Dictionarium polygraphicum. To Colour Leather...

Dictionarium Polygraphicum:
Or, The Whole Body of Arts Regularly Digested.
Vol II.
London: Printed for C. Hitch and C. Davis in Pater-noster Row, and S. Austen in St. Paul's Church Yard. MDCCXXXV.
To colour white leather the best way.
Hang the skins in chalk or lime-water, till they are grown supple, that the hair or wool may be stripped off, stretch them on tenters, or by the means of lines, and smooth them over: then brush them over with alum-water, very warm, and colour them with the colour you would have them, and dry them in the sun, or in some warm house, and they will be useful on sundry occasions, without any farther trouble.

To colour black leather the German way.
Take of the bark of elder 2 pounds, of the filings or rust of iron the same quantity; put them into 2 gallons of rain-water, and stop them up close in a cask or vessel, and let them stand for the space of a months: then put to the liquid part a pound of nut-galls, beaten to powder, and a quarter of a pound of copperas, heating them over the fire, and suffering them to stand 24 hours after, and then use the liquor with a brush till the skin has taken a fine black.

To colour leather a fair red.
First rub the Leather well in alum-water, or alum it; boil stale urine, scum it, till half of it is wasted: then put in an ounce of the finest lake, the like quantity of Brazil in powder, one ounce of alum, and half an ounce of sal-armoniack; mix them well, and keep them stirring over a gentle fire about 2 hours, and so use the liquid part to colour or tinge the skin.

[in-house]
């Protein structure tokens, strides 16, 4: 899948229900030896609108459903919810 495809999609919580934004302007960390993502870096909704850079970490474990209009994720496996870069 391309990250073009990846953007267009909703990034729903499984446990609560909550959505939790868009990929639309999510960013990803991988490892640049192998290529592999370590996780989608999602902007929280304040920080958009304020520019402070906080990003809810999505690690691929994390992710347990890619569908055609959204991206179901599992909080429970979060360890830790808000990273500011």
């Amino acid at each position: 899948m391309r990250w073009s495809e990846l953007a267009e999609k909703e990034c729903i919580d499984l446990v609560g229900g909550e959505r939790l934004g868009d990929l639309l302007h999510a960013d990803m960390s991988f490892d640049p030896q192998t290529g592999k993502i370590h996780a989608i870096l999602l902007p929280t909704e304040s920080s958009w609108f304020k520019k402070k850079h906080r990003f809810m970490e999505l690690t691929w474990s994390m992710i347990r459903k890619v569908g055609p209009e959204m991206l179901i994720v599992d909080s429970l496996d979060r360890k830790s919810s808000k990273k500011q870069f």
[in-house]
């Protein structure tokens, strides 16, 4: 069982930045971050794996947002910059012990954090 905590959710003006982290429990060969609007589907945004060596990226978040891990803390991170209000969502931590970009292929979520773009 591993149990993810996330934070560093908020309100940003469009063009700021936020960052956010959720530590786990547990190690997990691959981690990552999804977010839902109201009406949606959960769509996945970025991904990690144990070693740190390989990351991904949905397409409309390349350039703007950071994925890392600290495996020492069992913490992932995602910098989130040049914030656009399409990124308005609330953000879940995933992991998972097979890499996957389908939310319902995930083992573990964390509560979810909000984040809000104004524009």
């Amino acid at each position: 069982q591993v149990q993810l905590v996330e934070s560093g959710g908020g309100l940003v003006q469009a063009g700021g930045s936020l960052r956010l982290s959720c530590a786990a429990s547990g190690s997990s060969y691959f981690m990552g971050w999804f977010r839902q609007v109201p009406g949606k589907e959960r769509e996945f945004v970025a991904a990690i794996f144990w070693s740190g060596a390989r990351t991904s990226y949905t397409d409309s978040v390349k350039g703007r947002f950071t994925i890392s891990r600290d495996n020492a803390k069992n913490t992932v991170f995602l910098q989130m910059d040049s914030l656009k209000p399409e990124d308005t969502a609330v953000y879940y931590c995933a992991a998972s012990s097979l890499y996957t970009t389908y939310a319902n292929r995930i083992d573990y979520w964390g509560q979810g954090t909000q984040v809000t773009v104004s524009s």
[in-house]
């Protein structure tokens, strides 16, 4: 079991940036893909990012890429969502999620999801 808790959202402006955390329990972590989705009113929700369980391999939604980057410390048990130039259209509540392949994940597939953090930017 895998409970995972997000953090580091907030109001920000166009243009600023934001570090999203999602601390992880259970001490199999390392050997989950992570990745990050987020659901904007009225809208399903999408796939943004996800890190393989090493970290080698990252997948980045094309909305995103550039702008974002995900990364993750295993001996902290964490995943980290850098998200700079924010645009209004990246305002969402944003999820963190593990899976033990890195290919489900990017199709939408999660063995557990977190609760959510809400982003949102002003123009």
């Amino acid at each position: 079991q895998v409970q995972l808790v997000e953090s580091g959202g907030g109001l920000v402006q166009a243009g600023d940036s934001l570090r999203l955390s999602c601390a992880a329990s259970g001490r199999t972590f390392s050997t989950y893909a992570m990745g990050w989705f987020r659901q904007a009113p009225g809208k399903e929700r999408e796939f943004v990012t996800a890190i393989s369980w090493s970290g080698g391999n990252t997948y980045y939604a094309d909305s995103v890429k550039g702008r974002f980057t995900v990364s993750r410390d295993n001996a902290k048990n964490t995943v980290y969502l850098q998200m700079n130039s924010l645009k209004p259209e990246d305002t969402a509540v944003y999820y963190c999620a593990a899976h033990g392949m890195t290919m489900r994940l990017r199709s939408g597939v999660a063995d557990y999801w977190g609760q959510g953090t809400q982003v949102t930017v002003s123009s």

To colour leather of a curious French Yellow.
Take one part of Chalk, and another of wood-ashes, and make of them a good lye; then strain out the fine liquor, and set it in a vessel over the fire: and put into it turmerick in powder, and a little saffron; and let it simmer till it becomes pretty thick; then set it a cooling, to be used as occasion requires.

To make white leather blue.
Take a quart of elder berries, strain out the juice, and boil it with an ounce of powder of alum, and half an ounce of indigo, or smalt-blue, and brush over the leather with a fine brush dipped in it 3 times, suffering it to dry between whiles, and the business will be effected.

To colour Spanish leather, &c.
Take that which the Dutch call Pomplemelch, warm it, and rub the leather with it; then take of Venice tot appelen, and having pounded it small, put a quantity of water to it, and let it soften over a gentle fire; then press out the water, and rub or wash out the skin in it; repeating the same several times, and after that, take the finest shoe-makers black, and rub the skin over with it, having in the melting added a little vitriol or copperas, and letting it dry, take goose or hog's grease, and with a woollen cloth rub the skin over for a good while, where there is a good fire to supple it, and afterwards rub it over with your hands, till it disappear; or instead of grease, you may use Unseed or train-oil, and so in case of any other colour, according to the colours you design.

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